Rep. Maloney Joins the Wilson Center to Discuss Global Kleptocracy & Corruption
NEW YORK, NY — Congresswoman Carolyn B. Maloney (D-NY), primary sponsor of H.R. 2513, the Corporate Transparency Act, today joined the Wilson Center’s Kennan Institute for its Webcast: How Congress is Taking on Global Kleptocracy and Corruption. The Congresswoman’s remarks, as prepared for delivery, are below.
Thank you so much for inviting me to join you today.
As you know, I’ve been working very hard on a bill called the Corporate Transparency Act, which would crack down on the illicit use of anonymous shell companies. And I’ve been honored to work on this bill with my good friend, Peter King, who has been a strong supporter of increasing transparency and strengthening law enforcement for many years.
The bill passed the House last October with bipartisan support, and the Senate Banking Committee has reached a compromise on their version of the bill, which is very similar to our bill. So I’m very optimistic about this bill being signed into law.
This is one of the most pressing national security problems we face in this country, because anonymous shell companies are the vehicle of choice for money launderers, criminals, and terrorists. The reason they are so popular is because they can’t be traced back to their true owners. Shell companies allow criminals and terrorists to move money around in the U.S. financial system, and finance their operations, freely and legally.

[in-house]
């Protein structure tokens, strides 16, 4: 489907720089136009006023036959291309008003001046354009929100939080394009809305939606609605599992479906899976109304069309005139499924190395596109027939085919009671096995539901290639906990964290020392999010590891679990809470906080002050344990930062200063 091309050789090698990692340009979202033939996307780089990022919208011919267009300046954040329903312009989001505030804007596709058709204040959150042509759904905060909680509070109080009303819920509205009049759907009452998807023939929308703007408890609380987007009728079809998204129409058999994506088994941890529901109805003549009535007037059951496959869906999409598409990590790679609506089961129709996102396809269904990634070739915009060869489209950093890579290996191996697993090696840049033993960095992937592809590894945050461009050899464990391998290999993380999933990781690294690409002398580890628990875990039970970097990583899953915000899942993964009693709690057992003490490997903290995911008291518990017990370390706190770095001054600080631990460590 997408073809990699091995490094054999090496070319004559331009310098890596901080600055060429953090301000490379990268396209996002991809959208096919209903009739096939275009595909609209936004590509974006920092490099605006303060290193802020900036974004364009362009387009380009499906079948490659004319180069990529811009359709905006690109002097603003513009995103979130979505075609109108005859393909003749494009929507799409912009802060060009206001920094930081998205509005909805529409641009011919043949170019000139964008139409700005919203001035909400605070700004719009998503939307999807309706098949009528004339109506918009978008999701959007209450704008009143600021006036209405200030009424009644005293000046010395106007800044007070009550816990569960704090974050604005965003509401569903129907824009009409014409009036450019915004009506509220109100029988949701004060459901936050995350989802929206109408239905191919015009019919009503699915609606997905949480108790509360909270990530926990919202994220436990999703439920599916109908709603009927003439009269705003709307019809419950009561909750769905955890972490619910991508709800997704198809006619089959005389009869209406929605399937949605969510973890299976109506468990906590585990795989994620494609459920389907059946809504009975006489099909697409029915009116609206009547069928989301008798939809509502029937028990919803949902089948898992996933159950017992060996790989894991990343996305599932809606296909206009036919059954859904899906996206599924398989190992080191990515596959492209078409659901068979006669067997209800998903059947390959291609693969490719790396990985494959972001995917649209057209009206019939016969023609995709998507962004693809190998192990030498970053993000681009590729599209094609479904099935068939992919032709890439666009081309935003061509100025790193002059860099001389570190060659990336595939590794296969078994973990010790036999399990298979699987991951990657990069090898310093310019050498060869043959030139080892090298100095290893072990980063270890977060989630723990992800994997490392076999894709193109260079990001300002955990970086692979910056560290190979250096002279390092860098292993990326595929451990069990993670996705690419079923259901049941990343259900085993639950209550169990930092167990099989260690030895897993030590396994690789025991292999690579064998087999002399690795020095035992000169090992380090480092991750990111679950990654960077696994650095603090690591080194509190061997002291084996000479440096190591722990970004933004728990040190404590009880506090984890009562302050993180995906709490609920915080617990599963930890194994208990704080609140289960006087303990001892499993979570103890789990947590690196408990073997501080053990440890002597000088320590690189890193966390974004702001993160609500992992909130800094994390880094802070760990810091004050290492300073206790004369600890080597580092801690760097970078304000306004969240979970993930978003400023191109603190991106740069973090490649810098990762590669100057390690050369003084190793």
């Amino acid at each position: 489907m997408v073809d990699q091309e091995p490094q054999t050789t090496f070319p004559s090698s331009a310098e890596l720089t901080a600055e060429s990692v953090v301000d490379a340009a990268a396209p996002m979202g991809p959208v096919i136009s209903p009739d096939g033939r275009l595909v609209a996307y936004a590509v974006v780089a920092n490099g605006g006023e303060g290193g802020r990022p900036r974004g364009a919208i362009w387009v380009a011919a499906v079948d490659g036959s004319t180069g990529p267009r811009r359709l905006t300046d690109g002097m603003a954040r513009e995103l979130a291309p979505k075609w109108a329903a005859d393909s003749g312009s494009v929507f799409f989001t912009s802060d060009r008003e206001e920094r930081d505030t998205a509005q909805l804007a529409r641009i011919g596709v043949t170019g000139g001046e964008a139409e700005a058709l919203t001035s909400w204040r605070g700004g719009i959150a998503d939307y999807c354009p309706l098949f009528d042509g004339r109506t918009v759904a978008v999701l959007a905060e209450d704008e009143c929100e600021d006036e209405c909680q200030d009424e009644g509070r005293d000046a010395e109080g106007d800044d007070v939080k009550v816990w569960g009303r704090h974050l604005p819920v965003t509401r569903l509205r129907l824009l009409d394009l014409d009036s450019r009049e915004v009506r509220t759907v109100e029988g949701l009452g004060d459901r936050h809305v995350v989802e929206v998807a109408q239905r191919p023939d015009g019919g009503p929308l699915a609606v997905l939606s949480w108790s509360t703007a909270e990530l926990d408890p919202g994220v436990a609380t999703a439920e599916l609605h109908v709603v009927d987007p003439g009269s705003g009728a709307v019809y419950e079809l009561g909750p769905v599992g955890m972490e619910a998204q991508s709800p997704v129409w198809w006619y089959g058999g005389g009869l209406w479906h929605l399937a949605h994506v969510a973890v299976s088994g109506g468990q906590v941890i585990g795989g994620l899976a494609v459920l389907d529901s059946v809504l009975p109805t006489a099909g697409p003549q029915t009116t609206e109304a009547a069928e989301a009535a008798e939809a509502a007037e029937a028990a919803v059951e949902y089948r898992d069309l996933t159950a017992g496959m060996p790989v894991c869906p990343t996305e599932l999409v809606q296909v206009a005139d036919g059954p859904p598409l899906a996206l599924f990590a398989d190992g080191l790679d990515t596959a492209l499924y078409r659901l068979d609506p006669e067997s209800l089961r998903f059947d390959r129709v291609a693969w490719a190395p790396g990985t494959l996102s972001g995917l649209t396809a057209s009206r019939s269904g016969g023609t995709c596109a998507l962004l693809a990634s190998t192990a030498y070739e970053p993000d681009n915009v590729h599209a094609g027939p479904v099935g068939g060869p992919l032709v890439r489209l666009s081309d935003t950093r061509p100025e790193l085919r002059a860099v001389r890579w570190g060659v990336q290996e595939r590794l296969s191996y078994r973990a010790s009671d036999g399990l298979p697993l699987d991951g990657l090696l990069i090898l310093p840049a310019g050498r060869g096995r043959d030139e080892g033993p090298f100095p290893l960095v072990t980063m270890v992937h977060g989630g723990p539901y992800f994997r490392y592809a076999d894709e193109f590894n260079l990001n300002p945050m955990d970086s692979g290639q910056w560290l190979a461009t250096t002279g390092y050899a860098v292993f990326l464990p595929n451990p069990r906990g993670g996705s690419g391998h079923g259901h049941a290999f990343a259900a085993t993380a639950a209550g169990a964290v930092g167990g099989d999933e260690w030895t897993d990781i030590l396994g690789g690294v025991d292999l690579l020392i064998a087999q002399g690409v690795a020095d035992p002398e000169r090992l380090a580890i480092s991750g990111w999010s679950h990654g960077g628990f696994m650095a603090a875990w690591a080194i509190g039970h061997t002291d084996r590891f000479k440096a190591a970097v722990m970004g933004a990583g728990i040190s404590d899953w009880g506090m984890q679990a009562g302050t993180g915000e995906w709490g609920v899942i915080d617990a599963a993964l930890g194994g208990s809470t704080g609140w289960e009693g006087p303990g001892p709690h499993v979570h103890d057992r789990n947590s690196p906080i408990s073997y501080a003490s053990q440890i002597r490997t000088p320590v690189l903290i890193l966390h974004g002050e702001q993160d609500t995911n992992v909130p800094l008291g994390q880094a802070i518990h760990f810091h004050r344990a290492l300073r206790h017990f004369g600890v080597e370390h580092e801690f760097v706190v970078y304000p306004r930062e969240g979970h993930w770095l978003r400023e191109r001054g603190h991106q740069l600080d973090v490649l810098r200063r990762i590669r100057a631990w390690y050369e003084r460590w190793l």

Unfortunately, we know that the U.S. is one of the easiest places in the entire world to set up anonymous shell companies. The reason why these shell companies are “anonymous” is because states don’t require companies to name their true, beneficial owners — the individuals who are collecting the profits, and who outright own the company.
We’re the only advanced country in the world that doesn’t already require disclosure of this information — and frankly, it’s an embarrassment.
When the Panama Papers came out last year, one of the most common questions is why there weren’t more Americans involved. And the answer is that Americans don’t have to go to Panama to set up anonymous shell companies — they can do it right here in the US!
But this isn’t just an embarrassment we need to address, it’s a problem that we really need to fix. These shell companies leave a gaping hole in our national security strategy. And the longer we wait to fix this problem, the more we put our country at risk.
As any FBI agent or prosecutor will tell you, far too many of their investigations hit a dead-end at an anonymous shell company.
And because they can’t find out who the real owner of that shell company is, they can’t follow the money past the shell company, past this pile of cash that they know is financing illegal activity. The trail goes cold, and the investigation is stopped dead in its tracks.
Treasury conducted a pilot program a couple years ago, where they collected beneficial ownership information for real estate transactions in Manhattan and Miami over a 6-month period. And the results were stunning. Treasury found that about 30 percent of the transactions reported in those 6 months involved a beneficial owner or purchaser representative that had previously been the subject of a Suspicious Activity Report — in other words, these were potentially suspicious people buying these properties.